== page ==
TAMPA, Florida (CNN) -- The two Democratic presidential candidates are campaigning Wednesday in Florida, but they are in pursuit of different goals.
Fresh from her win Tuesday in the Kentucky primary, Sen. Hillary Clinton will be pushing for the Democratic National Committee to seat Florida's delegates at the national convention.
Sen. Barack Obama, meanwhile, is keeping his eye on November as he campaigns in the Southern state for the first time this year, as Florida again is expected to play a critical role as a swing state in the general election.
"He's running for four more years of George Bush," Obama said of McCain. "He's running for a third Bush term; that is what he's running for."
Obama also challenged McCain's position on lobbyists.
"John McCain offered a bill that said he would ban a candidate from paying registered lobbyists, and he did this because he said that having lobbyists on your campaign was a conflict of interest. This is what he said 10 years ago," Obama said.
"Well, I'll tell you that John McCain then would be pretty disappointed with John McCain now, because he hired some of the biggest lobbyists in Washington to run this campaign."
McCain campaign spokesman Tucker Bounds lashed out at Obama on Wednesday.
"Sen. Obama made some pretty harsh attacks today on John McCain ... but a quick look at his campaign shows he's completely hypocritical on this issue," he said. "In Obama's world, a lobbyist can't contribute to the campaign, but they can raise money and advise the candidate on policy issues. It's absurd."
McCain's national finance co-chairman stepped down Sunday, the fifth adviser in a little more than a week to leave the Republican's campaign over questions about lobbying or past ties to lobbyists. Former Rep. Thomas G. Loeffler of Texas was a major fundraiser for McCain.
During his time in Florida, Obama will attend three fundraisers. On Wednesday evening, he will be at one in Maitland, near Orlando, and then Thursday, he will appear at two in South Florida -- in Miami and Hollywood.
Obama strengthened his position as the favorite in the race for the Democratic nomination Tuesday when he captured a majority of the pledged delegates after winning the Oregon primary and additional delegates in Kentucky. Watch Obama celebrate his victory in Iowa »
With 1,656 pledged delegates, Obama has more than half of the 3,253 total pledged delegates, those allocated according to the results of primaries and caucuses.
However, Obama does not have enough delegates to secure the nomination outright. He has 1,962 delegates, including superdelegates, the elected and party officials -- short of the 2,026 needed to secure the nomination, according to CNN estimates. Analysts look at the race ahead »
Clinton has 1,777 delegates.
While Obama was looking ahead to the fall, Clinton was fighting hard to keep her candidacy alive.
Florida was stripped of delegates because its January 29 primary was held too early and in violation of party rules.
The Democratic National Committee will decide May 31 whether the Florida delegates -- as well as those from Michigan -- will be allowed to vote at the convention. Michigan also lost its delegates for scheduling its primary too early -- on January 15 -- in violation of party rules. Watch James Carville argue that the delegations to be seated »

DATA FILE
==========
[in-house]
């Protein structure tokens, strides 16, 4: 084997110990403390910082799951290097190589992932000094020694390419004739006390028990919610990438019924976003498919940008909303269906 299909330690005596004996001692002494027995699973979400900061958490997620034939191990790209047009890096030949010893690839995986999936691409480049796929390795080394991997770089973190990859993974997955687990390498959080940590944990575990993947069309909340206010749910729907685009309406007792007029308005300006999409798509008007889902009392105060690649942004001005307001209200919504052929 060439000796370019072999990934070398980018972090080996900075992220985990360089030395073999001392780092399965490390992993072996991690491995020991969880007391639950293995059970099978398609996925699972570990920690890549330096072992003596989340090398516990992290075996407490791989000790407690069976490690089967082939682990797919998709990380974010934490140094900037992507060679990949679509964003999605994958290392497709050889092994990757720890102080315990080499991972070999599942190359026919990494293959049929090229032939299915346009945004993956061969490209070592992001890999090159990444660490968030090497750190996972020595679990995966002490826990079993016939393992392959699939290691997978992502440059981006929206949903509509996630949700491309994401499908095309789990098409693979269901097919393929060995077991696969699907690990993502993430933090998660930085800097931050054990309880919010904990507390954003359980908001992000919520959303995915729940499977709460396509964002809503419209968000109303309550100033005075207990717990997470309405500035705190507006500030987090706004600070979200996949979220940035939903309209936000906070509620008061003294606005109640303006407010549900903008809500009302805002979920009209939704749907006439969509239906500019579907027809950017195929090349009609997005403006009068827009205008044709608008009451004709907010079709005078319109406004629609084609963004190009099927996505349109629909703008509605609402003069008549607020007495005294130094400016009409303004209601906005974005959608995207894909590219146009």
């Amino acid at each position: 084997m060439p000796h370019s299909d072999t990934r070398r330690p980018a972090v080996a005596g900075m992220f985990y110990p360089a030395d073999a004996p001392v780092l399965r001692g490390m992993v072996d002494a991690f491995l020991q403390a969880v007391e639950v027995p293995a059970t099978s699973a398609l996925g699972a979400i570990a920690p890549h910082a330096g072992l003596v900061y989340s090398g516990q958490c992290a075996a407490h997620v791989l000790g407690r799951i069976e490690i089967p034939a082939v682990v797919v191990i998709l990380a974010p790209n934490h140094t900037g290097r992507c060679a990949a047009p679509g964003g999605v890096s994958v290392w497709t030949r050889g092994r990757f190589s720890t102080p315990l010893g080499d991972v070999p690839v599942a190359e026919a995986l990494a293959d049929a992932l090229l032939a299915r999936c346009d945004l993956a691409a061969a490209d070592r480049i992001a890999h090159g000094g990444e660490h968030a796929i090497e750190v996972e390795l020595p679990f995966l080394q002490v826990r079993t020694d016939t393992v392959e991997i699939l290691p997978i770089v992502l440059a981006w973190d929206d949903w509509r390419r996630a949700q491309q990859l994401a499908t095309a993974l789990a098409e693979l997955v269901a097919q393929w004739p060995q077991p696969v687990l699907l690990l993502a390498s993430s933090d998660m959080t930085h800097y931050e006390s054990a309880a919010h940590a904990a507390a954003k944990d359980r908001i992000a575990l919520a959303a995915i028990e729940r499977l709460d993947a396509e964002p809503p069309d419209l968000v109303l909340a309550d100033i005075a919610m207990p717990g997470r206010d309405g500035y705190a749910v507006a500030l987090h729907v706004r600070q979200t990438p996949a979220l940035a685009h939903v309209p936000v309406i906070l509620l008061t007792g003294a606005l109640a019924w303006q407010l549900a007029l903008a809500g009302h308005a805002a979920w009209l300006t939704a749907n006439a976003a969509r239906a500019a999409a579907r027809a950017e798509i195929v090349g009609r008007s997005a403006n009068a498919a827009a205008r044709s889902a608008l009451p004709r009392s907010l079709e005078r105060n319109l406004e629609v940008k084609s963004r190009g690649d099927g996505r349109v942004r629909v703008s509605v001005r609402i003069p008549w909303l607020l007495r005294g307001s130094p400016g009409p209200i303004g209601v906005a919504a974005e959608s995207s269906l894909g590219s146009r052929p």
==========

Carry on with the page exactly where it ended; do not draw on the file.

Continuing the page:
"The decision our party faces is not just about the fate of these votes or the outcome of these primaries," Clinton said Wednesday in Boca Raton.
"It's whether we will uphold our most fundamental values as Democrats and Americans. It's whether we will move forward united and take back the White House this November. That has to be the prize we have to keep in mind."
Clinton said Florida's Democratic voters were being punished for something they did not do, noting that the Republican-controlled Legislature moved up the state's primary date to late January.
"They did nothing wrong, and they should not be punished for doing their civic duty," Clinton said of those who voted in the primary.
The senator from New York won the Florida contest and would receive a majority of the state's 211 delegates if the primary results were counted. Her campaign argues that she is leading Obama in the popular vote if the results from Florida and Michigan are included.
Clinton maintains that the Florida and Michigan delegations should be seated out of fairness to voters in those states. Watch Clinton vow to never give up »
"I'm going to keep standing up for the voters of Florida and Michigan," Clinton told supporters Tuesday in Louisville, Kentucky.
"Democrats in those two states cast 2.3 million votes, and they deserve to have those votes counted. And that's why I'm going to keep making our case until we have a nominee, whoever she may be."
But Obama supporters argue that seating Florida's delegation based on the January primary would be unfair.
The Democratic candidates agreed not to campaign in the state because its primary violated party rules, and Obama wasn't even on the ballot in Michigan.